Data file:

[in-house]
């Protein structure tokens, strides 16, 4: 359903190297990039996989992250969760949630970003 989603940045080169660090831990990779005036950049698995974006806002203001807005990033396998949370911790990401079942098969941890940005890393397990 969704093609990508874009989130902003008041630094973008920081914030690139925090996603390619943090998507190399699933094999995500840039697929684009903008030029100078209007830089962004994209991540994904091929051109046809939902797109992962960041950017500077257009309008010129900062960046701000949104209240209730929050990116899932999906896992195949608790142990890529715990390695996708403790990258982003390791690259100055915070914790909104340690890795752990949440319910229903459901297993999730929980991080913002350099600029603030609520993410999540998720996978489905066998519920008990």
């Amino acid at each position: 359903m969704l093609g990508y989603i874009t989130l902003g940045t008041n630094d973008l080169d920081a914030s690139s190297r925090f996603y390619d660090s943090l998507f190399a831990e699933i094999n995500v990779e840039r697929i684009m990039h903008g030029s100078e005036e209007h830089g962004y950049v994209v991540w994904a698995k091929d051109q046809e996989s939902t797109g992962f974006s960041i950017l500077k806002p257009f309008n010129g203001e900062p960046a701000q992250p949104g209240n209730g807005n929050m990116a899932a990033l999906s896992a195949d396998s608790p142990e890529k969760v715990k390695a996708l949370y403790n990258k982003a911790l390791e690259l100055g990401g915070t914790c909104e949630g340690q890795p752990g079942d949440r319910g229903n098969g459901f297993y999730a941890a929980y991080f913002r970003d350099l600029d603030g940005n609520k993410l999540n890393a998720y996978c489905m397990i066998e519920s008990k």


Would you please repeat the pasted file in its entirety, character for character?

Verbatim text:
[in-house]
């Protein structure tokens, strides 16, 4: 359903190297990039996989992250969760949630970003 989603940045080169660090831990990779005036950049698995974006806002203001807005990033396998949370911790990401079942098969941890940005890393397990 969704093609990508874009989130902003008041630094973008920081914030690139925090996603390619943090998507190399699933094999995500840039697929684009903008030029100078209007830089962004994209991540994904091929051109046809939902797109992962960041950017500077257009309008010129900062960046701000949104209240209730929050990116899932999906896992195949608790142990890529715990390695996708403790990258982003390791690259100055915070914790909104340690890795752990949440319910229903459901297993999730929980991080913002350099600029603030609520993410999540998720996978489905066998519920008990």
């Amino acid at each position: 359903m969704l093609g990508y989603i874009t989130l902003g940045t008041n630094d973008l080169d920081a914030s690139s190297r925090f996603y390619d660090s943090l998507f190399a831990e699933i094999n995500v990779e840039r697929i684009m990039h903008g030029s100078e005036e209007h830089g962004y950049v994209v991540w994904a698995k091929d051109q046809e996989s939902t797109g992962f974006s960041i950017l500077k806002p257009f309008n010129g203001e900062p960046a701000q992250p949104g209240n209730g807005n929050m990116a899932a990033l999906s896992a195949d396998s608790p142990e890529k969760v715990k390695a996708l949370y403790n990258k982003a911790l390791e690259l100055g990401g915070t914790c909104e949630g340690q890795p752990g079942d949440r319910g229903n098969g459901f297993y999730a941890a929980y991080f913002r970003d350099l600029d603030g940005n609520k993410l999540n890393a998720y996978c489905m397990i066998e519920s008990k």